Vengeance Review: BJ Novak's Terminally Online Podcaster Stumbles Into A Darkly Comic Crime Thriller [Tribeca]

"I'm not in a Liam Neeson movie."

But in "Vengeance," B.J. Novak's terminally online podcaster Ben Manalowitz finds himself in something resembling a Liam Neeson movie — or, at least, an introvert's idea of a Liam Neeson movie. But this movie won't end how you, or Ben, expect it to end.

A funny, cutting, and self-deprecating new media satire, "Vengeance" is the feature directorial debut of Novak, who makes a case for being one of the more promising actors to make the transition behind the camera. While Novak struggles with his double duties (he's clearly one of the weaker actors in the ensemble here), he shows a keen instinct for pitch-black character-driven comedy, even if he never is quite able to go deeper than surface level.

Novak stars in "Vengeance" as Ben Manalowitz, a "check-mark certified" New Yorker writer and wannabe podcaster who spends his time perusing dating apps and mixing up his hook-ups, when he's not trying to pitch his latest podcast idea to successful podcast producer Eloise (Issa Rae). He wants to make a difference, wants to make his mark, but mostly he wants that fame and success that comes with hitting the zeitgeist. He doesn't listen, of course, when Eloise tells him that "not every white guy needs a podcast" — a delusion that carries him through a strange twist of fate when he gets a mysterious phone call in the middle of the night.

After one of his latest casual hook-ups (a blonde that he had labeled as "brunette" in his phone, which he tries to coolly play off despite his confusion), Ben gets a call from a man with a deep Texas drawl who bursts into tears and tells him, "Your girlfriend's dead." This naturally confuses Ben, who has no girlfriend he is aware of, but recognizes the name that the weeping man on the other end of the phone is babbling: Abilene (Lio Tipton, smiling and beatific in all old, wistful video appearances), a girl he had hooked up with a few times. But before he can clear things up, Ben finds himself on his way to West Texas, attending the funeral of a girl he barely knows, whose family believes him to be the love of her life. As if this turn of events couldn't get any weirder, Abilene's brother Ty (Boyd Holbrook, luxuriating in his deep-fried Southern accent and having a blast) takes Ben aside to tell him that he believes Abilene didn't die of an accidental opioid overdose. She was murdered. And they're going to seek vengeance for her.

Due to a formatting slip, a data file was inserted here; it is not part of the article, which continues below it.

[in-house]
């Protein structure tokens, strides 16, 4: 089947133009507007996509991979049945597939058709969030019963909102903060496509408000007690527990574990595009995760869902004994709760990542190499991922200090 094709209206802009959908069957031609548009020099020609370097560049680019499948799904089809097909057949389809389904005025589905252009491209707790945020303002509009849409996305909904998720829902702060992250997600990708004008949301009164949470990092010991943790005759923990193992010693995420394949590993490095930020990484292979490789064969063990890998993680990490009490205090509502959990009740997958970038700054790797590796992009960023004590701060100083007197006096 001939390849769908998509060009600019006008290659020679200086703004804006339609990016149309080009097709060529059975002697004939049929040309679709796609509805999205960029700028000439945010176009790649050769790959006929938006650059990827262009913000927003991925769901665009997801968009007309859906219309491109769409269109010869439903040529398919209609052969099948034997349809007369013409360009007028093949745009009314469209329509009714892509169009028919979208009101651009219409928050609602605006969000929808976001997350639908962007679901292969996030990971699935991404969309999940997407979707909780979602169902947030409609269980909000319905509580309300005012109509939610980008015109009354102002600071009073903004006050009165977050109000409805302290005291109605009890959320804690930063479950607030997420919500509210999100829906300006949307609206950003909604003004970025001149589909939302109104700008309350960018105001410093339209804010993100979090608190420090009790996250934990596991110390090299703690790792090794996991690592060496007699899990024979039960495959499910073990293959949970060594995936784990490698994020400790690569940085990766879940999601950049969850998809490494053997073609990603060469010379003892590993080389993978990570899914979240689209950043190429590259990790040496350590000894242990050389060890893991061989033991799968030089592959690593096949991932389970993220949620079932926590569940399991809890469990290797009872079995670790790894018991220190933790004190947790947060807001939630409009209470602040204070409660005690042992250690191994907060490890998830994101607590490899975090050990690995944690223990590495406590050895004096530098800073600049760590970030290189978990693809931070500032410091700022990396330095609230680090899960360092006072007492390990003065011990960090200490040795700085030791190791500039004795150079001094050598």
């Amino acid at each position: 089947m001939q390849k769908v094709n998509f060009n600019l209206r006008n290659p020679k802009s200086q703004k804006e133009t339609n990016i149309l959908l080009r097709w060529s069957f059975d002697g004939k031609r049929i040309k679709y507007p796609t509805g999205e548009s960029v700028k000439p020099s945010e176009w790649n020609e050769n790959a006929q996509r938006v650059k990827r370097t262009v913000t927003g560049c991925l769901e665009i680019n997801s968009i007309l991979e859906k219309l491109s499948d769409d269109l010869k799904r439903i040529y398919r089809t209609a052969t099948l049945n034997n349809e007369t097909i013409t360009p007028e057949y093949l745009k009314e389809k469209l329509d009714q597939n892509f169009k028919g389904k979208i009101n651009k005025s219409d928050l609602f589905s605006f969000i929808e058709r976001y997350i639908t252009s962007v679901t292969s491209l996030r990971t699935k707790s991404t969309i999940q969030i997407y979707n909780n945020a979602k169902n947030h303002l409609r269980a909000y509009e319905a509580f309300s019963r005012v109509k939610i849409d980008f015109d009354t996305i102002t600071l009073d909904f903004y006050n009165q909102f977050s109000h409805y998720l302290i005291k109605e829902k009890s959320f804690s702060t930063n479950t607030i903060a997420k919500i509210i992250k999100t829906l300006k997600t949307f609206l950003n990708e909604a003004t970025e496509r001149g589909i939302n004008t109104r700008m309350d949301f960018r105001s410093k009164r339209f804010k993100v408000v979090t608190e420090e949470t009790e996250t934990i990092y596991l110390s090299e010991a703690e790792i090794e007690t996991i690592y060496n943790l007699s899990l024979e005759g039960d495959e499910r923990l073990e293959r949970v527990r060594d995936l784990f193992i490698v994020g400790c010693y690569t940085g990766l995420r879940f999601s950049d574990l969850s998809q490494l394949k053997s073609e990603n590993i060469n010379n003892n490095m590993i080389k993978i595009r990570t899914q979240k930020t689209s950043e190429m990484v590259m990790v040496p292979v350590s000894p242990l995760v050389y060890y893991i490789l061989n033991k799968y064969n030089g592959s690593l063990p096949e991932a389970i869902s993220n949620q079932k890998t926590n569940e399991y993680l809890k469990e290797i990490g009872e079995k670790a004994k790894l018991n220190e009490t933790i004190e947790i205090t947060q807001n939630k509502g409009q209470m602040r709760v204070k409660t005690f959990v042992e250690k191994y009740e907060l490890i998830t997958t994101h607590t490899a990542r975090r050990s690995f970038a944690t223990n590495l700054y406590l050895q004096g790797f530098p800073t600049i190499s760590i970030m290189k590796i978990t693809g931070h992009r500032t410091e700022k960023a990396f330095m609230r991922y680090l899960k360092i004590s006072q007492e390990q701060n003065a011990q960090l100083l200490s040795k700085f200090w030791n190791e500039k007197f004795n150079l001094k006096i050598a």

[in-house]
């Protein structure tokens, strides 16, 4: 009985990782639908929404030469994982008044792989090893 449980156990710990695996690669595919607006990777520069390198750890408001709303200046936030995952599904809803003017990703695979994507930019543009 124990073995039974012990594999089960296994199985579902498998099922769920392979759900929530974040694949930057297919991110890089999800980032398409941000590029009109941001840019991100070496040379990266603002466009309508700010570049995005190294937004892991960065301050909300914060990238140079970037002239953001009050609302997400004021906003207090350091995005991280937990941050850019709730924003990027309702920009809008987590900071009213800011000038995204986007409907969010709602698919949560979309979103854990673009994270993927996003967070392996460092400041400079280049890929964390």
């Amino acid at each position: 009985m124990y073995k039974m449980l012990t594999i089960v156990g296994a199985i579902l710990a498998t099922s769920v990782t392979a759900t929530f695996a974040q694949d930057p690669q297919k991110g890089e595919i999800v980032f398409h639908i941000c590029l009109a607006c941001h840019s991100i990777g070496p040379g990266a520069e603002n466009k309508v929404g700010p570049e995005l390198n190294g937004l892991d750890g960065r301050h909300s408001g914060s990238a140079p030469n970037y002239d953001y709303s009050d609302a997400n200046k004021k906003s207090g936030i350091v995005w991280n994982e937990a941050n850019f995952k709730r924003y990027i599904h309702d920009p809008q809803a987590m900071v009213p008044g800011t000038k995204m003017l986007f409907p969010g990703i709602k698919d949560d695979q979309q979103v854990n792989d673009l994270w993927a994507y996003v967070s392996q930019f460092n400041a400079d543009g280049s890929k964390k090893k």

This is America

It cannot be stressed enough how out of his depth Ben is, both in this dusty Texas town in the middle of nowhere and in this dark vengeance plot that Ty has cooked up. He relates to people through jokey references to Twitter, or through absurdly obscure new media references that can only be made by a person who is terminally online. It's embarrassing, it's hilarious, and it's the kind of biting satire where the film succeeds — playing into its black comedy, lined with sentimental edges.

The film takes a premise that feels like it's out of an "SNL" skit: a New York journalist attends the funeral of a former hook-up and winds up in a vengeance plot, which he then decides to turn into a true-crime podcast. But "Vengeance" manages to make a meal of that absurd plot, even if that meal is a little greasy, a little undercooked, and not quite fulfilling. But it does have a nice kick.

Novak is clearly strongest when he's making Ben the butt of the joke, his tragically metropolitan ways clashing with the salt-of-the-earth Texans he encounters — and keeps trying to get good soundbites out of. As a director, he skillfully points out the exploitative nature of these kinds of podcasts, and revels in the crime-thriller turns that the film makes. As an actor and writer, he struggles with some of the dramatic choices the film makes — the film glibly (a little too glibly) touches on topics like the opioid epidemic and conspiracy theories in an "oh we already know this stuff" kind of way; and when Ben is confronted with some harsh truths, Novak has a little trouble with the emotionality. (J. Smith-Cameron, who plays the family matriarch, and Holbrook end up doing a lot of heavy lifting in these more dramatic scenes.)

Flaws aside, "Vengeance" is a wry and darkly funny debut for the director, thanks to an absurd premise and committed performances from Holbrook and Ashton Kutcher, the latter of whom plays a fantastically creepy music producer with just the right amount of "cult leader" energy. And "Vengeance" manages to balance its self-effacing and sentimental tones in a way that is extremely satisfying and entertaining to watch.

/Film Rating: 7 out of 10